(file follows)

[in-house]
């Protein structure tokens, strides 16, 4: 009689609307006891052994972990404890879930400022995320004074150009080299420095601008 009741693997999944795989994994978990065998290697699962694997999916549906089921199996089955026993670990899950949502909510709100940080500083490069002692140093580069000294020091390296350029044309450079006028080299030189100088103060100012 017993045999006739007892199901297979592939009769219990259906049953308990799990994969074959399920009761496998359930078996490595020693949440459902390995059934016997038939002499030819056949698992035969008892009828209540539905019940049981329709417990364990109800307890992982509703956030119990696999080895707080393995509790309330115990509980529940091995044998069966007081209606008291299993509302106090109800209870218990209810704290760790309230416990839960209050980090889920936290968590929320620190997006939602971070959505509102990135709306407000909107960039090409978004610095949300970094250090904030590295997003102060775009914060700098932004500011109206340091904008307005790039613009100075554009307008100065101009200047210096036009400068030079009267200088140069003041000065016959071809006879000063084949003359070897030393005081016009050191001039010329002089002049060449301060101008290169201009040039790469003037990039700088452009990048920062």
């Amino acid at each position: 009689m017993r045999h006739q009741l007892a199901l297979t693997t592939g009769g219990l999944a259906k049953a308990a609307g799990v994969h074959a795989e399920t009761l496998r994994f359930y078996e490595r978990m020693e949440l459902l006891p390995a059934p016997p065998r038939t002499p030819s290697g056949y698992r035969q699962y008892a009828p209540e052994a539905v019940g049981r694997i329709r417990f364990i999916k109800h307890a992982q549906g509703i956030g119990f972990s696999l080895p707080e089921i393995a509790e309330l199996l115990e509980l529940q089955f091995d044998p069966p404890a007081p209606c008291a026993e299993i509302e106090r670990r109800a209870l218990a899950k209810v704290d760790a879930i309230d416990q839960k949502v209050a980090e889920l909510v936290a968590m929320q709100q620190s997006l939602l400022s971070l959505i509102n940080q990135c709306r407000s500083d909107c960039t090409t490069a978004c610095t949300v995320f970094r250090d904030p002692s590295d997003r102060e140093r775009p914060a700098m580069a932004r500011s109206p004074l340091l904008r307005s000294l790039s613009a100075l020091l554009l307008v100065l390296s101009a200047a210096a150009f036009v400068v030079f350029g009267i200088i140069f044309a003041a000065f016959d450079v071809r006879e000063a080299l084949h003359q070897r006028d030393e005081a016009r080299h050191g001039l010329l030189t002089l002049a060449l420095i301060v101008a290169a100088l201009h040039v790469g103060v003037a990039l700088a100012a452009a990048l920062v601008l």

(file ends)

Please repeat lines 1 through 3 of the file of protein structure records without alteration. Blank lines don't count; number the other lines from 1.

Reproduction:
[in-house]
């Protein structure tokens, strides 16, 4: 009689609307006891052994972990404890879930400022995320004074150009080299420095601008 009741693997999944795989994994978990065998290697699962694997999916549906089921199996089955026993670990899950949502909510709100940080500083490069002692140093580069000294020091390296350029044309450079006028080299030189100088103060100012 017993045999006739007892199901297979592939009769219990259906049953308990799990994969074959399920009761496998359930078996490595020693949440459902390995059934016997038939002499030819056949698992035969008892009828209540539905019940049981329709417990364990109800307890992982509703956030119990696999080895707080393995509790309330115990509980529940091995044998069966007081209606008291299993509302106090109800209870218990209810704290760790309230416990839960209050980090889920936290968590929320620190997006939602971070959505509102990135709306407000909107960039090409978004610095949300970094250090904030590295997003102060775009914060700098932004500011109206340091904008307005790039613009100075554009307008100065101009200047210096036009400068030079009267200088140069003041000065016959071809006879000063084949003359070897030393005081016009050191001039010329002089002049060449301060101008290169201009040039790469003037990039700088452009990048920062």
């Amino acid at each position: 009689m017993r045999h006739q009741l007892a199901l297979t693997t592939g009769g219990l999944a259906k049953a308990a609307g799990v994969h074959a795989e399920t009761l496998r994994f359930y078996e490595r978990m020693e949440l459902l006891p390995a059934p016997p065998r038939t002499p030819s290697g056949y698992r035969q699962y008892a009828p209540e052994a539905v019940g049981r694997i329709r417990f364990i999916k109800h307890a992982q549906g509703i956030g119990f972990s696999l080895p707080e089921i393995a509790e309330l199996l115990e509980l529940q089955f091995d044998p069966p404890a007081p209606c008291a026993e299993i509302e106090r670990r109800a209870l218990a899950k209810v704290d760790a879930i309230d416990q839960k949502v209050a980090e889920l909510v936290a968590m929320q709100q620190s997006l939602l400022s971070l959505i509102n940080q990135c709306r407000s500083d909107c960039t090409t490069a978004c610095t949300v995320f970094r250090d904030p002692s590295d997003r102060e140093r775009p914060a700098m580069a932004r500011s109206p004074l340091l904008r307005s000294l790039s613009a100075l020091l554009l307008v100065l390296s101009a200047a210096a150009f036009v400068v030079f350029g009267i200088i140069f044309a003041a000065f016959d450079v071809r006879e000063a080299l084949h003359q070897r006028d030393e005081a016009r080299h050191g001039l010329l030189t002089l002049a060449l420095i301060v101008a290169a100088l201009h040039v790469g103060v003037a990039l700088a100012a452009a990048l920062v601008l």